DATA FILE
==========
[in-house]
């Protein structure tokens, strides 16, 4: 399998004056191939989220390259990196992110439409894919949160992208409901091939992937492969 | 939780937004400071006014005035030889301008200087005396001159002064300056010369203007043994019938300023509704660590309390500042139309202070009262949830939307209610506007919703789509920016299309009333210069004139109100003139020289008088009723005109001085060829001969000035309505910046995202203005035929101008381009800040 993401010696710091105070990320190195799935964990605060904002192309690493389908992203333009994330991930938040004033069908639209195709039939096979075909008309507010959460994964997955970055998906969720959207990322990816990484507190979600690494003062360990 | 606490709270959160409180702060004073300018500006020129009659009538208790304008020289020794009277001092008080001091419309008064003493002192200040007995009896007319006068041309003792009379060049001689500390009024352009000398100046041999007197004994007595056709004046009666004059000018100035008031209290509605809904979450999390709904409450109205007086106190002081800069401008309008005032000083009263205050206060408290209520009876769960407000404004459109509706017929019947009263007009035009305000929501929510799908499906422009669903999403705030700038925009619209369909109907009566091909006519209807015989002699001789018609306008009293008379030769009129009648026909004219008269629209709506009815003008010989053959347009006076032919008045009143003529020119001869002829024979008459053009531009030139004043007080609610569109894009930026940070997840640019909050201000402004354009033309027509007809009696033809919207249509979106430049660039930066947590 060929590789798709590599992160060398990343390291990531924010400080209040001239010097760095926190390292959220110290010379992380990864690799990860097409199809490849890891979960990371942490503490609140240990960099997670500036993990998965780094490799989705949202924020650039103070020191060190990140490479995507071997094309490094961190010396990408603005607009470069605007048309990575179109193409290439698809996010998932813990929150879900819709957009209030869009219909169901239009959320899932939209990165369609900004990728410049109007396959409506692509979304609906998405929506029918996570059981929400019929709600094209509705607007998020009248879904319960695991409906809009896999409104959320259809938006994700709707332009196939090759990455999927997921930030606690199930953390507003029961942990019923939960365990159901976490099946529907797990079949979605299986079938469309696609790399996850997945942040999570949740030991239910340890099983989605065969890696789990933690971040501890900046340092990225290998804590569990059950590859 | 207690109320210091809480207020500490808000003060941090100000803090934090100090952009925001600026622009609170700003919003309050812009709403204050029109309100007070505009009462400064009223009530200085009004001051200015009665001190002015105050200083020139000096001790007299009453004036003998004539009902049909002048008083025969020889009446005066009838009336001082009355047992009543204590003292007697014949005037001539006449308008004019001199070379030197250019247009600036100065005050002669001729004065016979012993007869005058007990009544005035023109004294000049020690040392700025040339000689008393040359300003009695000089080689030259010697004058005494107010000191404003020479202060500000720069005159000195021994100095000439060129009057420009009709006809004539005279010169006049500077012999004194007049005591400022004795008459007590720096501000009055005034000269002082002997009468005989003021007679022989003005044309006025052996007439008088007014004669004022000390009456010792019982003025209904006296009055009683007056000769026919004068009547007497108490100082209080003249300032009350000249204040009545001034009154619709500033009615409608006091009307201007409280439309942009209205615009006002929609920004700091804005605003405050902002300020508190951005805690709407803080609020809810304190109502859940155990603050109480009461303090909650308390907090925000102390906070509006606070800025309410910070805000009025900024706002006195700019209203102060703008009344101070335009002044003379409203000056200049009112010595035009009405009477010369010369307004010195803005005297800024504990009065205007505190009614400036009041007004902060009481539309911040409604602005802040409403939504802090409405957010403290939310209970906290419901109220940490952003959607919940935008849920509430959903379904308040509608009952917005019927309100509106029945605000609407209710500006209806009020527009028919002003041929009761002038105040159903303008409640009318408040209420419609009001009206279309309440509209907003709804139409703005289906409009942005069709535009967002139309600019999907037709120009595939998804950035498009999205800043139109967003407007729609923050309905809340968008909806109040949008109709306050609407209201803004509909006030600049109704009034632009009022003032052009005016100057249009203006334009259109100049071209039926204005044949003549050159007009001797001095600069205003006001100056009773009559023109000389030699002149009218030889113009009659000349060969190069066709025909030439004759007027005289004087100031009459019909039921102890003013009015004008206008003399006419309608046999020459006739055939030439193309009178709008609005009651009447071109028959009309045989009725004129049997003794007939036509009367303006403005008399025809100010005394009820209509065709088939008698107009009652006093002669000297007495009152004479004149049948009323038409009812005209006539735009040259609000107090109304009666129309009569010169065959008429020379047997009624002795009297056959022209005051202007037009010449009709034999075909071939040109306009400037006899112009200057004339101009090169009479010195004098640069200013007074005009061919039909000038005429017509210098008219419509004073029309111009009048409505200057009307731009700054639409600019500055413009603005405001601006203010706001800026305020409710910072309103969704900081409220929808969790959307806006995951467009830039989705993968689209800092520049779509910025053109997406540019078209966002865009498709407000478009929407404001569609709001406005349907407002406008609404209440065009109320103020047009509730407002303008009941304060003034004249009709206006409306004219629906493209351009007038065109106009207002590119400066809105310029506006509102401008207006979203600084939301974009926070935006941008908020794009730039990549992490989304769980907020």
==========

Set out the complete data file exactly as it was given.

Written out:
[in-house]
């Protein structure tokens, strides 16, 4: 399998004056191939989220390259990196992110439409894919949160992208409901091939992937492969 | 939780937004400071006014005035030889301008200087005396001159002064300056010369203007043994019938300023509704660590309390500042139309202070009262949830939307209610506007919703789509920016299309009333210069004139109100003139020289008088009723005109001085060829001969000035309505910046995202203005035929101008381009800040 993401010696710091105070990320190195799935964990605060904002192309690493389908992203333009994330991930938040004033069908639209195709039939096979075909008309507010959460994964997955970055998906969720959207990322990816990484507190979600690494003062360990 | 606490709270959160409180702060004073300018500006020129009659009538208790304008020289020794009277001092008080001091419309008064003493002192200040007995009896007319006068041309003792009379060049001689500390009024352009000398100046041999007197004994007595056709004046009666004059000018100035008031209290509605809904979450999390709904409450109205007086106190002081800069401008309008005032000083009263205050206060408290209520009876769960407000404004459109509706017929019947009263007009035009305000929501929510799908499906422009669903999403705030700038925009619209369909109907009566091909006519209807015989002699001789018609306008009293008379030769009129009648026909004219008269629209709506009815003008010989053959347009006076032919008045009143003529020119001869002829024979008459053009531009030139004043007080609610569109894009930026940070997840640019909050201000402004354009033309027509007809009696033809919207249509979106430049660039930066947590 060929590789798709590599992160060398990343390291990531924010400080209040001239010097760095926190390292959220110290010379992380990864690799990860097409199809490849890891979960990371942490503490609140240990960099997670500036993990998965780094490799989705949202924020650039103070020191060190990140490479995507071997094309490094961190010396990408603005607009470069605007048309990575179109193409290439698809996010998932813990929150879900819709957009209030869009219909169901239009959320899932939209990165369609900004990728410049109007396959409506692509979304609906998405929506029918996570059981929400019929709600094209509705607007998020009248879904319960695991409906809009896999409104959320259809938006994700709707332009196939090759990455999927997921930030606690199930953390507003029961942990019923939960365990159901976490099946529907797990079949979605299986079938469309696609790399996850997945942040999570949740030991239910340890099983989605065969890696789990933690971040501890900046340092990225290998804590569990059950590859 | 207690109320210091809480207020500490808000003060941090100000803090934090100090952009925001600026622009609170700003919003309050812009709403204050029109309100007070505009009462400064009223009530200085009004001051200015009665001190002015105050200083020139000096001790007299009453004036003998004539009902049909002048008083025969020889009446005066009838009336001082009355047992009543204590003292007697014949005037001539006449308008004019001199070379030197250019247009600036100065005050002669001729004065016979012993007869005058007990009544005035023109004294000049020690040392700025040339000689008393040359300003009695000089080689030259010697004058005494107010000191404003020479202060500000720069005159000195021994100095000439060129009057420009009709006809004539005279010169006049500077012999004194007049005591400022004795008459007590720096501000009055005034000269002082002997009468005989003021007679022989003005044309006025052996007439008088007014004669004022000390009456010792019982003025209904006296009055009683007056000769026919004068009547007497108490100082209080003249300032009350000249204040009545001034009154619709500033009615409608006091009307201007409280439309942009209205615009006002929609920004700091804005605003405050902002300020508190951005805690709407803080609020809810304190109502859940155990603050109480009461303090909650308390907090925000102390906070509006606070800025309410910070805000009025900024706002006195700019209203102060703008009344101070335009002044003379409203000056200049009112010595035009009405009477010369010369307004010195803005005297800024504990009065205007505190009614400036009041007004902060009481539309911040409604602005802040409403939504802090409405957010403290939310209970906290419901109220940490952003959607919940935008849920509430959903379904308040509608009952917005019927309100509106029945605000609407209710500006209806009020527009028919002003041929009761002038105040159903303008409640009318408040209420419609009001009206279309309440509209907003709804139409703005289906409009942005069709535009967002139309600019999907037709120009595939998804950035498009999205800043139109967003407007729609923050309905809340968008909806109040949008109709306050609407209201803004509909006030600049109704009034632009009022003032052009005016100057249009203006334009259109100049071209039926204005044949003549050159007009001797001095600069205003006001100056009773009559023109000389030699002149009218030889113009009659000349060969190069066709025909030439004759007027005289004087100031009459019909039921102890003013009015004008206008003399006419309608046999020459006739055939030439193309009178709008609005009651009447071109028959009309045989009725004129049997003794007939036509009367303006403005008399025809100010005394009820209509065709088939008698107009009652006093002669000297007495009152004479004149049948009323038409009812005209006539735009040259609000107090109304009666129309009569010169065959008429020379047997009624002795009297056959022209005051202007037009010449009709034999075909071939040109306009400037006899112009200057004339101009090169009479010195004098640069200013007074005009061919039909000038005429017509210098008219419509004073029309111009009048409505200057009307731009700054639409600019500055413009603005405001601006203010706001800026305020409710910072309103969704900081409220929808969790959307806006995951467009830039989705993968689209800092520049779509910025053109997406540019078209966002865009498709407000478009929407404001569609709001406005349907407002406008609404209440065009109320103020047009509730407002303008009941304060003034004249009709206006409306004219629906493209351009007038065109106009207002590119400066809105310029506006509102401008207006979203600084939301974009926070935006941008908020794009730039990549992490989304769980907020």